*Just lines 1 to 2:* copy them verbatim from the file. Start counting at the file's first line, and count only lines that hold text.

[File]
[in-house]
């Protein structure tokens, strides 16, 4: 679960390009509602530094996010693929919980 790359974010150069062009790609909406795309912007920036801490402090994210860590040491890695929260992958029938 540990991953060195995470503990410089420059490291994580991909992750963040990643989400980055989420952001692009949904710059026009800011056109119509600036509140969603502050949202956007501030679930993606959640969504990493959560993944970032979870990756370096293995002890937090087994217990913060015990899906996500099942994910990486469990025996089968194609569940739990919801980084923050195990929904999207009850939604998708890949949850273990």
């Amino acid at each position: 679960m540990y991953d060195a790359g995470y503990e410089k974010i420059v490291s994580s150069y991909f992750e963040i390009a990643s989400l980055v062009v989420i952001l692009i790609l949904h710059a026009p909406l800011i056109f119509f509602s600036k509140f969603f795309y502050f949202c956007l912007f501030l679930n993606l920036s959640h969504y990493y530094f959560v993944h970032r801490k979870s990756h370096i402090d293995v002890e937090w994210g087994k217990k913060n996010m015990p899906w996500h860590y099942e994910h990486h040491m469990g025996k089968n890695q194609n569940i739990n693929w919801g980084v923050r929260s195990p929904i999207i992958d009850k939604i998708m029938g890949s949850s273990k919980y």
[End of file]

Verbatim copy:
[in-house]
């Protein structure tokens, strides 16, 4: 679960390009509602530094996010693929919980 790359974010150069062009790609909406795309912007920036801490402090994210860590040491890695929260992958029938 540990991953060195995470503990410089420059490291994580991909992750963040990643989400980055989420952001692009949904710059026009800011056109119509600036509140969603502050949202956007501030679930993606959640969504990493959560993944970032979870990756370096293995002890937090087994217990913060015990899906996500099942994910990486469990025996089968194609569940739990919801980084923050195990929904999207009850939604998708890949949850273990």